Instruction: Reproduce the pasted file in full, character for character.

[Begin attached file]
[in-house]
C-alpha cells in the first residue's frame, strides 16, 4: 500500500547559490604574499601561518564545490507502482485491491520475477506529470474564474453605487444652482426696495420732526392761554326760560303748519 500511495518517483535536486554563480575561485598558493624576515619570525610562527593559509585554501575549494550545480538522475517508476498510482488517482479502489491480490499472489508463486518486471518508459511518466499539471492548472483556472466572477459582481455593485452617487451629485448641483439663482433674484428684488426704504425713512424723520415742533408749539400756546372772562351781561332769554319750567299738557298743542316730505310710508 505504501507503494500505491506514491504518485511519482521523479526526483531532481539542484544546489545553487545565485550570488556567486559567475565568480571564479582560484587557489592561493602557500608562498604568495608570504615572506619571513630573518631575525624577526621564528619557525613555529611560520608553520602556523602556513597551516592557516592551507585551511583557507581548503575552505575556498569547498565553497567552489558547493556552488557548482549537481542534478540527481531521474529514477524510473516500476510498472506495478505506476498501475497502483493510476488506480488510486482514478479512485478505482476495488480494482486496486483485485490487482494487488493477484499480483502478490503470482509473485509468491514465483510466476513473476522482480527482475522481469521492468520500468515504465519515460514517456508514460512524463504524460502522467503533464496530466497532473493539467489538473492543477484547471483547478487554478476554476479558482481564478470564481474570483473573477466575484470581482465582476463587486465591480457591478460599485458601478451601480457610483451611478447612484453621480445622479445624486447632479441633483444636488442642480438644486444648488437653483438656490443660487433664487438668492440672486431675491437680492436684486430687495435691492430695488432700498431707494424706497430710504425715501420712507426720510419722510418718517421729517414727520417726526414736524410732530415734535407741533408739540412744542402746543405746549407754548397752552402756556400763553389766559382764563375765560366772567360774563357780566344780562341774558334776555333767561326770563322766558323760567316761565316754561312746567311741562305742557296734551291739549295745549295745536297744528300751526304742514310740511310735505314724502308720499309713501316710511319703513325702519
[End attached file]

[in-house]
C-alpha cells in the first residue's frame, strides 16, 4: 500500500547559490604574499601561518564545490507502482485491491520475477506529470474564474453605487444652482426696495420732526392761554326760560303748519 500511495518517483535536486554563480575561485598558493624576515619570525610562527593559509585554501575549494550545480538522475517508476498510482488517482479502489491480490499472489508463486518486471518508459511518466499539471492548472483556472466572477459582481455593485452617487451629485448641483439663482433674484428684488426704504425713512424723520415742533408749539400756546372772562351781561332769554319750567299738557298743542316730505310710508 505504501507503494500505491506514491504518485511519482521523479526526483531532481539542484544546489545553487545565485550570488556567486559567475565568480571564479582560484587557489592561493602557500608562498604568495608570504615572506619571513630573518631575525624577526621564528619557525613555529611560520608553520602556523602556513597551516592557516592551507585551511583557507581548503575552505575556498569547498565553497567552489558547493556552488557548482549537481542534478540527481531521474529514477524510473516500476510498472506495478505506476498501475497502483493510476488506480488510486482514478479512485478505482476495488480494482486496486483485485490487482494487488493477484499480483502478490503470482509473485509468491514465483510466476513473476522482480527482475522481469521492468520500468515504465519515460514517456508514460512524463504524460502522467503533464496530466497532473493539467489538473492543477484547471483547478487554478476554476479558482481564478470564481474570483473573477466575484470581482465582476463587486465591480457591478460599485458601478451601480457610483451611478447612484453621480445622479445624486447632479441633483444636488442642480438644486444648488437653483438656490443660487433664487438668492440672486431675491437680492436684486430687495435691492430695488432700498431707494424706497430710504425715501420712507426720510419722510418718517421729517414727520417726526414736524410732530415734535407741533408739540412744542402746543405746549407754548397752552402756556400763553389766559382764563375765560366772567360774563357780566344780562341774558334776555333767561326770563322766558323760567316761565316754561312746567311741562305742557296734551291739549295745549295745536297744528300751526304742514310740511310735505314724502308720499309713501316710511319703513325702519